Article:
German police carry out 13 anti-terrorism raids across 5 federal states
Operatives of elite police anti-terrorism units, the SEK, were scrambled across five German states, including Thuringia, Hamburg, North Rhine-Westphalia, Saxony and Bavaria, according to Spiegel magazine, which cites police in Thuringia.
Bild magazine cited “an imminent terror threat” as a trigger for the operation.
Anti-Terror-Einsatz in mehreren Orten in Thüringen: SEK und Sprengstoffspürhunde vor Ort. https://t.co/IK2QVMD5s8— BILD Politik (@BILD_Politik) October 25, 2016
During the simultaneous raids, 12 apartments and a communal accommodation center were searched, but with no arrests made, according to Sueddeutsche Zeitung.
The large-scale operation reportedly targeted “Islamist-linked terror suspects,” local broadcaster MDR reported.
A 28-year-old suspect, said to be a “Russian national of Chechen descent” with links to Islamic State (IS, previously ISIS/ISIL) is wanted by police, Spiegel reported. According to Bild, the suspect may be plotting "a serious act of violence."
The other suspects include 10 men and three women, convicted of terrorism financing, Bild reported. All the suspects have alleged Islamist backgrounds.
All the suspects are reported to be asylum seekers with unknown residence status. They had been under police surveillance since summer 2015.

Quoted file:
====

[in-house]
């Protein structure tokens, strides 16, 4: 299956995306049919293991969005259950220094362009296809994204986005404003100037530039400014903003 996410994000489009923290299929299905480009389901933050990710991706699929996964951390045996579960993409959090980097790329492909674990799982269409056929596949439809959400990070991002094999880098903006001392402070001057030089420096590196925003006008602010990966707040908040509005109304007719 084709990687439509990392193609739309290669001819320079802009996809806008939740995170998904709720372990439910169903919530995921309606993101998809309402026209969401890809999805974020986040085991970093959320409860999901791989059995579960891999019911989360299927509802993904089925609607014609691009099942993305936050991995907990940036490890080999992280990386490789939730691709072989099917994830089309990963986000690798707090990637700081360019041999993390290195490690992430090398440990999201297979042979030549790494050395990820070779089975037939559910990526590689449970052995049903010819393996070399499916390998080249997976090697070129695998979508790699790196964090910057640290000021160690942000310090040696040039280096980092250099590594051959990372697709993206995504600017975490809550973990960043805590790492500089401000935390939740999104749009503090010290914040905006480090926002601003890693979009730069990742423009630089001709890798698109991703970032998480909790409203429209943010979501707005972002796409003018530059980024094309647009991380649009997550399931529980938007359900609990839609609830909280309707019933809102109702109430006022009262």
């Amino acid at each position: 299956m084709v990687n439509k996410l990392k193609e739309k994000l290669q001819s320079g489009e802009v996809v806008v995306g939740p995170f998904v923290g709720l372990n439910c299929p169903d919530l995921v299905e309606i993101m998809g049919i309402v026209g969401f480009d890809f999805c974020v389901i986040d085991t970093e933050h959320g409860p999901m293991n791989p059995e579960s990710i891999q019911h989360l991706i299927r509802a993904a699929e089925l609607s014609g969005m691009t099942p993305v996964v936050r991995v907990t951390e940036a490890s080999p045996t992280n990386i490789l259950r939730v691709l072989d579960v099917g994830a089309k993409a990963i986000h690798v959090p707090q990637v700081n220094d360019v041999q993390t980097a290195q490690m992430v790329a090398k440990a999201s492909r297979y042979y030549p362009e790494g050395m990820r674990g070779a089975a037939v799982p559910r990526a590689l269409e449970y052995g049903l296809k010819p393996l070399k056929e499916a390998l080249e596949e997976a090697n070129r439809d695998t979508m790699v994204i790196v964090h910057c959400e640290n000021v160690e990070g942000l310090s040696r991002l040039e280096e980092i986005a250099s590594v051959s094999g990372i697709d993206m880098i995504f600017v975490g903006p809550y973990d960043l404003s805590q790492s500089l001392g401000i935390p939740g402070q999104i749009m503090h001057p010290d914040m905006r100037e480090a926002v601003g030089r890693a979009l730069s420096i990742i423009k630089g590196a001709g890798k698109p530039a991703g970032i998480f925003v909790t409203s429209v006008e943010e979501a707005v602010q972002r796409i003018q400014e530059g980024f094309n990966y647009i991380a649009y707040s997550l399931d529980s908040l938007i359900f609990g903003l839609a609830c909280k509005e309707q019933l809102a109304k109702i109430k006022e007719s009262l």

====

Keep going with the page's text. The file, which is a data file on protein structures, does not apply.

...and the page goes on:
Police forces deployed sniffer dogs to detect potential explosives.
At least one suspect is reported to have been placed under arrest in the central Thuringia city of Suhl, where “white powder” of unknown origin was found.
Later, Thuringia criminal police said there is no threat of a terror attack, adding that preliminary outcomes of the operation would be released "in a matter of days."
Unlike neighboring France and Belgium, Germany had seen no large-scale terrorist attacks until the summer of this year.
In late July, however, it suffered a suicide bombing attempt and three lone-wolf assaults in the space of a week. In all cases, the perpetrators either had direct links to IS or were inspired by radicalism.
One of the most recent terrorist plots was foiled in early October in the eastern city of Chemnitz, when a 22-year-old Syrian national was captured after a two-day manhunt. Although a special operation had been launched by the authorities, the man was only detained when three fellow Syrians tied him up and alerted police.
The suspect, identified as Jaber al-Bakr, was on the run after German police discovered “highly sensitive explosives” in his flat. Al-Bakr committed suicide while in custody. The authorities said later he had considered a “big airport in Berlin” as a “better target" than trains.